The Lack of Logic Behind Living on Love

You would think, after all of these years of chronicling an unprecedented amount of shows and networking and rendezvousing in and out of the theatre, that I would understand the train of thought that goes into mounting a Broadway production…even if the logic isn’t noticeable upon first glance.

Hahaha, yeah no. Let’s break it down...

Take Living on Love, which opened yesterday at the Longacre Theatre. Renee Fleming, multi-Grammy Award winner and Opera star (so I’m told, never heard of the gal, but a quick Google search would reveal that she does have her credentials in order). Renee is to make her Broadway debut? Well okay then! Let’s reserve the theatre and put the tickets on sale…and call the New York Times to arrange an exclusive.

Isn’t this exciting, you guys? Renee Fleming singing or sangin’ or whatever the kids are calling it these days will be on Broadway belting her pipes-…WAIT A MINUTE.

She’s not singing? In Living on Love, a riff on Garson Kanin’s Peccadillo, she plays an aging diva who sings (beautifully, might I add) for, like, two minutes if I were to add up the time cumulatively. 

Makes perfect sense.

But okay, so Renee is not singing often. At least Kathleen Marshall is on-hand directing and she knows a thing or two about envisioning a music-…WAIT A MINUTE, THE SEQUEL.

We know Kathleen. And we occasionally like Kathleen’s work. One look at her IBDB profile reveals a countless number of musicals as a choreographer or director (if not, both). So, let’s have her direct a play where the most demanding choreography is…walking.

Makes Perfect Sense, Part Two: Electric Bugaloo.

So, while Fleming and Marshall’s talents are marginalized, we have Joe DiPietro providing the story (basically, the aforementioned diva and her husband feud with each other while flirting with the people they enlisted to write their autobiographies). Look, I’ll be honest...DiPietro and I have never saw eye-to-eye when it comes to his writing. Some people love Memphis and Nice Work If You Can Get It and want to stake a show on his talents…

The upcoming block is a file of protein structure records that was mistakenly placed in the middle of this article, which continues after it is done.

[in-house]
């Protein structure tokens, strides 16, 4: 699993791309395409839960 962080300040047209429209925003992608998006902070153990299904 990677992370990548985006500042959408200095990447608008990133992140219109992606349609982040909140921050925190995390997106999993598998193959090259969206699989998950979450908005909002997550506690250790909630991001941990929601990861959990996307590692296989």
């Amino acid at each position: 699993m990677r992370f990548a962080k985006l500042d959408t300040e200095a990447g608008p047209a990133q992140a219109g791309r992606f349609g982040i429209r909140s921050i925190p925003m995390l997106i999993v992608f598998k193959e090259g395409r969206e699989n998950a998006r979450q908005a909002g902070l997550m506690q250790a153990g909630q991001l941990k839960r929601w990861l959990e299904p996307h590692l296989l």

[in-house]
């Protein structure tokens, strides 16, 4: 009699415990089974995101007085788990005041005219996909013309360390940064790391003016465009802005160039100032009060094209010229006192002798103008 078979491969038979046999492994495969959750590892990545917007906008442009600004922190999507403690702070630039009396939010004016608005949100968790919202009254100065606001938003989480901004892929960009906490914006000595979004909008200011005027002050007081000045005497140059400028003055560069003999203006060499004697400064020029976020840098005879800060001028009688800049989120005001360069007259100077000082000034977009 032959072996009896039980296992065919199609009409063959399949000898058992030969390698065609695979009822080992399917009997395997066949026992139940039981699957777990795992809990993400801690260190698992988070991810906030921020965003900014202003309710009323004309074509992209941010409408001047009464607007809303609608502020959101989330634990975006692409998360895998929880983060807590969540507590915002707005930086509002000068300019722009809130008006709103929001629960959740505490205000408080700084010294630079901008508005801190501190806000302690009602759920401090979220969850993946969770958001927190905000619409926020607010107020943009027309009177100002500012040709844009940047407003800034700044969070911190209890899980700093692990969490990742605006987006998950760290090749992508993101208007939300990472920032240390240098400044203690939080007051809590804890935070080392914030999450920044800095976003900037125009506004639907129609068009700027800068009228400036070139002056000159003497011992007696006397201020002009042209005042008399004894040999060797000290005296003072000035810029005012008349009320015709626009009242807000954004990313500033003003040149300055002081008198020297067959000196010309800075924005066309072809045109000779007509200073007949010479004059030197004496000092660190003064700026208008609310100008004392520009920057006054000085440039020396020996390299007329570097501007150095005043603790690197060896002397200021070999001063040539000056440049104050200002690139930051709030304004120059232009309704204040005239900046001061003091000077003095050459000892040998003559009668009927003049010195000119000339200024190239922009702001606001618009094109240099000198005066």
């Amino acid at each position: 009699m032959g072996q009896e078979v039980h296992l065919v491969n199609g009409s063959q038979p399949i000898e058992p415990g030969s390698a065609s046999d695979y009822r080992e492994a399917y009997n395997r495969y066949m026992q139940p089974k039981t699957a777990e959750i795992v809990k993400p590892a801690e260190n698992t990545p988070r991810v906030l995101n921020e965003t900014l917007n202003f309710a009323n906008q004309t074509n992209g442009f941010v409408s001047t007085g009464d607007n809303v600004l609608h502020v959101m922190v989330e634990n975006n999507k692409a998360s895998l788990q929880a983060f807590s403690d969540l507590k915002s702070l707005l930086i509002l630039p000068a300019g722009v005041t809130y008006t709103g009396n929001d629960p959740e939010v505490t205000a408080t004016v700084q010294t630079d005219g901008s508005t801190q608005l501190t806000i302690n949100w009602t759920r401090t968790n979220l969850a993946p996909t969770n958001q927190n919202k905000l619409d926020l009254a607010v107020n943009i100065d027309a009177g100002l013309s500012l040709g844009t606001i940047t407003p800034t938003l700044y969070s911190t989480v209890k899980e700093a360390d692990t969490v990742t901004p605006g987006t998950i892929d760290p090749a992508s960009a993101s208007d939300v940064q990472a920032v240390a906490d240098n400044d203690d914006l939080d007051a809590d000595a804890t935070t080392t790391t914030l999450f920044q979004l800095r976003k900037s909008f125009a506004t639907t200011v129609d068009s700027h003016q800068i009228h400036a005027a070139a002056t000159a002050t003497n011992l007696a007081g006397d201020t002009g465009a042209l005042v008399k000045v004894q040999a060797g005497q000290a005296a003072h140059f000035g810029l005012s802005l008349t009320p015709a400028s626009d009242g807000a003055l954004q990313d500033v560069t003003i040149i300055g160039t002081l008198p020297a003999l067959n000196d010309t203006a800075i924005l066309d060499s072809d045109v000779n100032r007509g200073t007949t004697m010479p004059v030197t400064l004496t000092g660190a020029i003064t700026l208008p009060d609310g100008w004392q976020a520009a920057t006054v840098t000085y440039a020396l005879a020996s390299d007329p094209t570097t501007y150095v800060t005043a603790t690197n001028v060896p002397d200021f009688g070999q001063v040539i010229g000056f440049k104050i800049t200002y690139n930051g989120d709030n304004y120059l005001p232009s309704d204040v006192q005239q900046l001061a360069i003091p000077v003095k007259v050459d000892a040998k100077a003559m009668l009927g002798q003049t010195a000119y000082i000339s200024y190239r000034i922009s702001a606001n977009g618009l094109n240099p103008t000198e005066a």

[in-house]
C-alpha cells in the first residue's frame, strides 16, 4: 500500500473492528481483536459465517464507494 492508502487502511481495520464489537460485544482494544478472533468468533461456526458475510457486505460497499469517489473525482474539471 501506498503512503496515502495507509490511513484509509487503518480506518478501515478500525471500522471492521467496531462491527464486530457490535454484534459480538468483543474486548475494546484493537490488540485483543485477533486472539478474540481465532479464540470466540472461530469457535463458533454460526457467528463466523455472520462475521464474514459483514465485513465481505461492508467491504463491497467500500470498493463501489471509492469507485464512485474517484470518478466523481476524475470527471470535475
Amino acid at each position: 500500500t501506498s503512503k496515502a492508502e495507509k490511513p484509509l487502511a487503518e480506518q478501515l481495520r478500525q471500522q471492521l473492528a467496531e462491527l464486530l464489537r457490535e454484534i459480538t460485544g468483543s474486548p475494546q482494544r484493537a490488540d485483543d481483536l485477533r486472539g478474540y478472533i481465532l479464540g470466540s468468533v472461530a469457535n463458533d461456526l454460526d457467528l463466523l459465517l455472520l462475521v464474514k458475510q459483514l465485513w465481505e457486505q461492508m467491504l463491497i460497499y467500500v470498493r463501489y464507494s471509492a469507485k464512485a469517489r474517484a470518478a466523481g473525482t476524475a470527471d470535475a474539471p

I’m just not one of those people. An understatement really.

Get the point? Living on Love is conceptually a mess and its existence is puzzling, nay, downright baffling when you consider (some of) the talent involved. It is as if the entire production was trolling us and was like, “here are our collective strengths at our disposal, LET’S IGNORE THEM ALL BECAUSE REASONS!"

Just because Fleming is a world-renown singer doesn’t mean she’s obligated to do so every second she is on stage. Just because Marshall has directed Anything Goes or Grease or The Pajama Game or whatever, that doesn’t mean she is incapable of directing a play. I’m all for anyone doing whatever the fuck he/she wants and stepping outside of their milieu...

But the already-flimsy concept of Living on Love is met square-on with horrendous form from people capable of much better. DiPietro’s story is top-to-bottom lame-sauce as the not-plot and pathos and taste are all chucked for feeble attempts at old-fashioned comedy (with extra emphasis on the ‘old-fashioned’). Marshall’s direction is nowhere to be found. And while Fleming is inoffensive in the lead role, it was a pretty boring affair less her mere minutes of singing - all she had to do for a decent performance was stand there, put on dresses and gowns and pose. She showed up…role satisfied. And it still beats the aimless, embarrassing performances coming from Jerry O’Connell and Anna Chlumsky.

Maybe this is why I am not a Broadway producer…with the talent on hand, I’d have tossed around the idea of Kathleen Marshall directing the next revival of Gypsy. Renee Fleming could play Mama Rose. Sounds logical and straightforward. So of course, Broadway will never produce it.

Photo Credit: Joan Marcus

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